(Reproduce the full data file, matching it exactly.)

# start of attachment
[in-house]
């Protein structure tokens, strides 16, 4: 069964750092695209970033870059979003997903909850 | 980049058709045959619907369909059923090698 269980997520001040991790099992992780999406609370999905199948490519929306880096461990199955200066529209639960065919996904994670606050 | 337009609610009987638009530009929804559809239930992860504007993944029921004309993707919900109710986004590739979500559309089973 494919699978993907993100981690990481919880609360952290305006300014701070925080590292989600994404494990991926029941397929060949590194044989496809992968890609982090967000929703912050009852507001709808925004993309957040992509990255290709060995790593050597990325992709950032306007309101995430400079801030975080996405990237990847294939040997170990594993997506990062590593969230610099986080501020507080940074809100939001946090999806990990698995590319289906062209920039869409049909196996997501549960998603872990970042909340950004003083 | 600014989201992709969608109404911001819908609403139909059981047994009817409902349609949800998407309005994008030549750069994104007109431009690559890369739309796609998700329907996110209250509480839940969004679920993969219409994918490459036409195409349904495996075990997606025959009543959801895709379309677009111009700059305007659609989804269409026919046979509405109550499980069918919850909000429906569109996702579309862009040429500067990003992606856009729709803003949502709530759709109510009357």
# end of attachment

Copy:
[in-house]
């Protein structure tokens, strides 16, 4: 069964750092695209970033870059979003997903909850 | 980049058709045959619907369909059923090698 269980997520001040991790099992992780999406609370999905199948490519929306880096461990199955200066529209639960065919996904994670606050 | 337009609610009987638009530009929804559809239930992860504007993944029921004309993707919900109710986004590739979500559309089973 494919699978993907993100981690990481919880609360952290305006300014701070925080590292989600994404494990991926029941397929060949590194044989496809992968890609982090967000929703912050009852507001709808925004993309957040992509990255290709060995790593050597990325992709950032306007309101995430400079801030975080996405990237990847294939040997170990594993997506990062590593969230610099986080501020507080940074809100939001946090999806990990698995590319289906062209920039869409049909196996997501549960998603872990970042909340950004003083 | 600014989201992709969608109404911001819908609403139909059981047994009817409902349609949800998407309005994008030549750069994104007109431009690559890369739309796609998700329907996110209250509480839940969004679920993969219409994918490459036409195409349904495996075990997606025959009543959801895709379309677009111009700059305007659609989804269409026919046979509405109550499980069918919850909000429906569109996702579309862009040429500067990003992606856009729709803003949502709530759709109510009357």